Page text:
What Does A Sperm Analysis Test?

Sperm analysis testing entails the collection of semen and its inspection under the microscope. This examination reveals the viability of sperm cells and their potential to cause fertilization.

The World Health Organization has defined the features of sperm that need to be tested. It has also provided standard reference values:

CharacteristicsReference Values
Volume2mL or more
pH7 to 8
Sperm Concentration≥15 million per mL
Sperm Count≥39 million
Sperm Motility40% or more
Sperm Morphology4% or higher

To accurately read a semen analysis report, you should know the reference values and the cut-off line for each characteristic. These parameters reveal the following information:

  1. Sperm Volume
  2. pH of Semen
  3. Sperm Concentration
  4. Sperm Count
  5. Sperm Motility
  6. Sperm Morphology

Sperm Volume

A sufficient volume of semen is imperative for an accurate sperm analysis. Any disparity alters the concentration and count of sperm, demonstrating false results. You should practice proper abstinence time before collecting the sample to ensure a sufficient volume of semen. The spillage or improper collection technique can also compromise sample quantity.

The volume of less than 0.5mL per ejaculate is called hypospermia. Besides handling problems, it is either due to lesser production of semen or inadequate transport from manufacturing sites. The causes include:

  • Low hormone levels
  • Blockage of ducts
  • Obstruction in the lower part of the urinary tract (urethra)
  • Retrograde ejaculation

Retrograde ejaculation implies the drainage of semen into the urinary bladder instead of ejaculation from the tip of the penis. Males have a urethra in the penis, which delivers urine and semen out of the body. The urethra is connected to the ejaculatory duct as well as the bladder.

At the time of orgasm, the neck of the bladder constricts to close its lid. Impairment in this mechanism or bladder surgery disturbs this closure and results in semen entering into the bladder.

In contrast, hyperspermia refers to a volume of more than 6mL per ejaculate. The causes include:

  • Excessive secretion of semen from the accessory glands
  • Prolonged abstinence before collection of samples

pH of Semen

pH is a scale that measures the acidic or basic nature of semen.

Vaginal pH is acidic due to secretions of natural bacteria that reside there. These bacteria create a harsh environment for the pathogens of sexually transmitted diseases. It is nature’s mechanism to protect women from STDs.

This acidic pH, however, can also damage sperm viability. Therefore, semen should have a basic or neutral nature to counter this acidic environment. The normal pH is 7 to 8, and it increases after the ejaculation of semen.

An alteration of pH depicts inflammation of seminal vesicles and the prostate.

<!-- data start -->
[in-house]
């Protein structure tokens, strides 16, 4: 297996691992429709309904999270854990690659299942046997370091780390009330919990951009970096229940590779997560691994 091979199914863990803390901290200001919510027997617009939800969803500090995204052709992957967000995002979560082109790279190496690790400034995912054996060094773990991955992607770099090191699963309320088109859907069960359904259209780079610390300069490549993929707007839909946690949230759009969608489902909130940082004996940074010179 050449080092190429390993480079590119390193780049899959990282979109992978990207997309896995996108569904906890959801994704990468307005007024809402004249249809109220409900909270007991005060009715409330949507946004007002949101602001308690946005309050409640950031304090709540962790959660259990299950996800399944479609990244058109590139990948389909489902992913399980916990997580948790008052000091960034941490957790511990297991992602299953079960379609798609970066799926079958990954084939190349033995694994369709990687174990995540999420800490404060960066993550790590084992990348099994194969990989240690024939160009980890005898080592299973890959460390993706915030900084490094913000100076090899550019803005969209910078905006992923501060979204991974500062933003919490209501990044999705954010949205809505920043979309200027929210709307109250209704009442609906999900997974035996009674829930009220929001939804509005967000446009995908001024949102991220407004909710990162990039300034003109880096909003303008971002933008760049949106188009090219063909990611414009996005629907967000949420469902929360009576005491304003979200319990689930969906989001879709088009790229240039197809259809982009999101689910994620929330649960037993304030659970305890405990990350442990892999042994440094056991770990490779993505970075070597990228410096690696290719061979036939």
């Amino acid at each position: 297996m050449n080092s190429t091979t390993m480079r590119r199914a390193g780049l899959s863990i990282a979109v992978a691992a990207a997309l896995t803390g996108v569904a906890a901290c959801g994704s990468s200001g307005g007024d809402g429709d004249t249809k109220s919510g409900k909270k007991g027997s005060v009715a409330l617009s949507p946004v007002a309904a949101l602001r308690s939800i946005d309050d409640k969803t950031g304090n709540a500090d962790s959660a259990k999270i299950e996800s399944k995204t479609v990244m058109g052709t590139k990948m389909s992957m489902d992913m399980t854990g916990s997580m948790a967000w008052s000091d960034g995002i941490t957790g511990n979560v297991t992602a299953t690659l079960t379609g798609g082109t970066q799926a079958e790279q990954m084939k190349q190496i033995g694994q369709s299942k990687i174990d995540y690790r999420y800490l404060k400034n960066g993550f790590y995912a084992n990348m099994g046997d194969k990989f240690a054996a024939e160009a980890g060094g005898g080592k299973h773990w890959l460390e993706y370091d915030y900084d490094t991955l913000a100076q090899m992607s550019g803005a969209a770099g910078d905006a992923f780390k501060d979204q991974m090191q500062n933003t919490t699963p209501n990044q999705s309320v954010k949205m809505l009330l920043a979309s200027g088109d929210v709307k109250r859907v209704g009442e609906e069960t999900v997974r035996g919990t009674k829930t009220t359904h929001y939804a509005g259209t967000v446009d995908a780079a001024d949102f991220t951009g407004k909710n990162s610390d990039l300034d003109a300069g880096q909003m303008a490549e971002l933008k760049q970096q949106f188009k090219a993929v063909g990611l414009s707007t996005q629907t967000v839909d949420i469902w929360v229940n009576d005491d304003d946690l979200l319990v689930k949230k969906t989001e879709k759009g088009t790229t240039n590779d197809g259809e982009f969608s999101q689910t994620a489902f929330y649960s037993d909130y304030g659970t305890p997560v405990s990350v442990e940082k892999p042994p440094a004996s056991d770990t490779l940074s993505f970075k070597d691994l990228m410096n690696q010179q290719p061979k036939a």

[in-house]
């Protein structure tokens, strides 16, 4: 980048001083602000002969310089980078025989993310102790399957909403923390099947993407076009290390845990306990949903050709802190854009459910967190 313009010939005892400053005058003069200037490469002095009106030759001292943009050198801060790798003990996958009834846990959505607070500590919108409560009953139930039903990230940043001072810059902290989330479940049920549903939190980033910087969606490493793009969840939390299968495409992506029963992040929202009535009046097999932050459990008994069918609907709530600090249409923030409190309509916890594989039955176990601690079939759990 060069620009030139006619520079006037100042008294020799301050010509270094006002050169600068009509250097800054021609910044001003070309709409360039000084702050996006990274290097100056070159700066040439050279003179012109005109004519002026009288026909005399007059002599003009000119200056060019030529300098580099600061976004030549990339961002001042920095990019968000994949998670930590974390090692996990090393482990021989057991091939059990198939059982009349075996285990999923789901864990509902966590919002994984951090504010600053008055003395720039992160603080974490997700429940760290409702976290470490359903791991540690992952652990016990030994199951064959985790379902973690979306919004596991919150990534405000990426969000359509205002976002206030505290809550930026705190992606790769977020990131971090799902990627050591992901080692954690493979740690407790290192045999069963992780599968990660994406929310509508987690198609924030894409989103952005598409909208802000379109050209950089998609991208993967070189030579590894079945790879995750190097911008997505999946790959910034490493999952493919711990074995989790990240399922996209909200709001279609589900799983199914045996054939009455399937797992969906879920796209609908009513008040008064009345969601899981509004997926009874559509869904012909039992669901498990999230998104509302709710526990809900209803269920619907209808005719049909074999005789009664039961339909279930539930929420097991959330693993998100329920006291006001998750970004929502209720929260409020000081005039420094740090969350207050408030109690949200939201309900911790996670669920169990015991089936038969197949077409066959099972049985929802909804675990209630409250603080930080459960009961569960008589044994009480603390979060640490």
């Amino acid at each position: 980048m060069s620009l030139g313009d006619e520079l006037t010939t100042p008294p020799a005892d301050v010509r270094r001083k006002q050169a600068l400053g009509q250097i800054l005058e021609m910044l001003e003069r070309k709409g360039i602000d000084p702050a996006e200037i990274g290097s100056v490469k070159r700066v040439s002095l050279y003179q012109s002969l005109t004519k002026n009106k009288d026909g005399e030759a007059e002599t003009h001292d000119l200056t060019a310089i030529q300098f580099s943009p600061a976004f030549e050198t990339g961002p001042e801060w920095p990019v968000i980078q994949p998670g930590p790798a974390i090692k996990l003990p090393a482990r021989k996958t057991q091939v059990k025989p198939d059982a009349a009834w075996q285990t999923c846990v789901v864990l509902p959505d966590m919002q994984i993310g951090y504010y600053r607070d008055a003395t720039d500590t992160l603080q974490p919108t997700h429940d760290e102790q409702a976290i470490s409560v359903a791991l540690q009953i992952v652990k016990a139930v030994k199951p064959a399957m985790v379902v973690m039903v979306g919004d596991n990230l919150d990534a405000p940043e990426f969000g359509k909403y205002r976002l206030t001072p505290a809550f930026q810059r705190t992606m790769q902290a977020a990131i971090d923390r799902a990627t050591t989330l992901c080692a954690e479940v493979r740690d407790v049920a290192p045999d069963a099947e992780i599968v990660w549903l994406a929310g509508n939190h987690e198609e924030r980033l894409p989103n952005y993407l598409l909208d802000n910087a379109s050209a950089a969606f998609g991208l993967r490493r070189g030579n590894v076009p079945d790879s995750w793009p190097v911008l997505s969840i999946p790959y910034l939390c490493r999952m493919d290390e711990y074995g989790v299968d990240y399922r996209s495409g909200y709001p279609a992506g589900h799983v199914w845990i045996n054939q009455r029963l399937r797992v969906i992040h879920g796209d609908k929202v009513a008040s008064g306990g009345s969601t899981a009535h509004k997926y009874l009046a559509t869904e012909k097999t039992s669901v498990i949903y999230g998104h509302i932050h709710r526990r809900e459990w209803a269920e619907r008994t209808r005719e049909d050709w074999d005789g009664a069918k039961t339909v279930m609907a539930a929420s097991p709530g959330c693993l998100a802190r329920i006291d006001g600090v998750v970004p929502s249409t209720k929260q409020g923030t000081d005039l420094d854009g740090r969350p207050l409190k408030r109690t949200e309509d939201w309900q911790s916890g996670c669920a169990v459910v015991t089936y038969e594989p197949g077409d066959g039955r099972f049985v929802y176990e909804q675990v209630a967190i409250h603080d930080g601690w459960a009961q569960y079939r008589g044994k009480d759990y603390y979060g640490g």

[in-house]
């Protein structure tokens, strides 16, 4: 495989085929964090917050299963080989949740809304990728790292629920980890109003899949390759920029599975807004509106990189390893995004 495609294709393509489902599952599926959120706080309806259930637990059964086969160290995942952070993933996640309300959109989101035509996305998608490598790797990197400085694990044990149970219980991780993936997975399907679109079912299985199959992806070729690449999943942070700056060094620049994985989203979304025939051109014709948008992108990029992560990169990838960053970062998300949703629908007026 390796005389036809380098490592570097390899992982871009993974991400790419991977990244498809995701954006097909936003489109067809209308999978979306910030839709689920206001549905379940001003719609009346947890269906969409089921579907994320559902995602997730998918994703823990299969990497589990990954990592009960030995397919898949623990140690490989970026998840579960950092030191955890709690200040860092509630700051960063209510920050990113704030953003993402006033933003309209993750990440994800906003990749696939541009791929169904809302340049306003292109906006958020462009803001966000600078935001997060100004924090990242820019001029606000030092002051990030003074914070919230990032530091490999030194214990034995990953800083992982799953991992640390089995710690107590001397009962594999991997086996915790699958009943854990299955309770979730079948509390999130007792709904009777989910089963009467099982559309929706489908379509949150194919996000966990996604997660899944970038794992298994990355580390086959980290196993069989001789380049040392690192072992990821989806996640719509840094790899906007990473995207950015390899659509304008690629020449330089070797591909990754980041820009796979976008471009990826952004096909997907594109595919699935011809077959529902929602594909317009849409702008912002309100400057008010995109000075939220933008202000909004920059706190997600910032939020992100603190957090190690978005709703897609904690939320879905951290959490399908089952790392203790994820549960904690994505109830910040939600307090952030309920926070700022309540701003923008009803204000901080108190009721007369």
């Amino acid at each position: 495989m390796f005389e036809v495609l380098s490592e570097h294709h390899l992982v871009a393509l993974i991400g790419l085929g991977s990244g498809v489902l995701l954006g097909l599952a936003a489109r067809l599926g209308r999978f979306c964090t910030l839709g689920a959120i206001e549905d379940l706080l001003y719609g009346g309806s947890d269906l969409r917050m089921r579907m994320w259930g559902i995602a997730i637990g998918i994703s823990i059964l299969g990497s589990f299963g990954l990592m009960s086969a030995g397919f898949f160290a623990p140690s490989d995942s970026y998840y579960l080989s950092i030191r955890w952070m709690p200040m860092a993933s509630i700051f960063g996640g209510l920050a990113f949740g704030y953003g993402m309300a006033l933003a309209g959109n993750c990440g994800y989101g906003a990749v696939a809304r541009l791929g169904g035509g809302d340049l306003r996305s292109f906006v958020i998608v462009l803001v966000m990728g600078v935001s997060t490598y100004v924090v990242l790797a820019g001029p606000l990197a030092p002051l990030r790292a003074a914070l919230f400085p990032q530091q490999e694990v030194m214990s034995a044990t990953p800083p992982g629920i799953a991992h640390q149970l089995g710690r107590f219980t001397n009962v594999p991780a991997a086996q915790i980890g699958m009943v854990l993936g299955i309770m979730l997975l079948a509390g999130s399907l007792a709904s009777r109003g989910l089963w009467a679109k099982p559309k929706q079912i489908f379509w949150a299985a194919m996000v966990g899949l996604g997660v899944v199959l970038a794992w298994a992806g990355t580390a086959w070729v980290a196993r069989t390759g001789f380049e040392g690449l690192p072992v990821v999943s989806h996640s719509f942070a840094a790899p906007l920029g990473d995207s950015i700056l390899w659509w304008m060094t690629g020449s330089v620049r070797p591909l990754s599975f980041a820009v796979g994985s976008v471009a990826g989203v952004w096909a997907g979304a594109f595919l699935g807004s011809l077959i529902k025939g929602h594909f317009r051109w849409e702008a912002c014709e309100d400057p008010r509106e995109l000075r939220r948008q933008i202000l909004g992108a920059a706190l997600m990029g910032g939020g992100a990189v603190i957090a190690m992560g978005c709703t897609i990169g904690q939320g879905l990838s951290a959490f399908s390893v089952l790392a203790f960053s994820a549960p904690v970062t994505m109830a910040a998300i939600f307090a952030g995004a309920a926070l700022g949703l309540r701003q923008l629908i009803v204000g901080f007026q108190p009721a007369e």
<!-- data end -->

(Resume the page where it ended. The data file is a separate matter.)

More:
Sperm Concentration

Sperm concentration shows the density of sperm cells per unit milliliter of the semen. The normal range of sperm count is 15 to 30 million sperm per mL of the semen.

Azoospermia is a term that describes the total absence of sperm. However, a sperm concentration of less than 15 million is oligospermia. Oligospermia leads to a possible reduction in the chances of pregnancy.

Sperm Count

Sperm count is a slightly broader parameter. It measures the number of sperm per ejaculate. You can calculate it by multiplying sperm concentration and the volume of semen. As shown in the WHO reference table, the sperm count should be at least 39 million or more.

It determines the testicular capacity of an individual. A sperm count lower than the fertile value can be due to various reasons that affect spermatogenesis.

Sperm Motility

Sperm motility represents the ability of sperm to move. The movement is crucial for the journey of sperm through the reproductive tract.

Once the deposition of semen on the vagina occurs, the sperm cells have to become lone travelers onwards. They pass through the cervix, uterus, and fallopian tubes to fertilize the ovum. This ability solely depends upon the flagellar movement of the sperm cell’s tail.

For a successful pregnancy, 40% or more sperm should be motile in the semen analysis. If you have low sperm motility, the fertility potential lowers significantly.

The WHO has also proposed a scale to measure the productive mobility of sperm. Only those sperm can cause fertilization, which moves in a linear fashion or a large circle.

The head-on movement ensures fertility because the attachment of sperm cells to the ovum occurs at the acrosome. The enzymes that digest the ovum walls for penetration of sperm cells also reside in the acrosome. So, non-progressive motility does not guarantee a capacitation reaction.

Sperm Morphology

Healthy sperm cells with viable structures are integral for male fertility. The structural defects can include the head, neck, or mid-piece of the sperm. Spermatogenesis produces numerous structurally defective sperm in normal circumstances as well. However, at least 4% of sperm cells should have a sound structure for a pregnancy to happen.

If your sperm analysis testing shows less than 4% of structurally viable sperm, you may not be able to conceive.

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Some sperm is lost and damaged during the transport, storage, freezing, and thawing process. The semen analysis reflects values at the time of the analysis, after transport and before freezing. These values will decrease throughout the freezing and thawing process. A semen analysis alone cannot be used to predict fertility.
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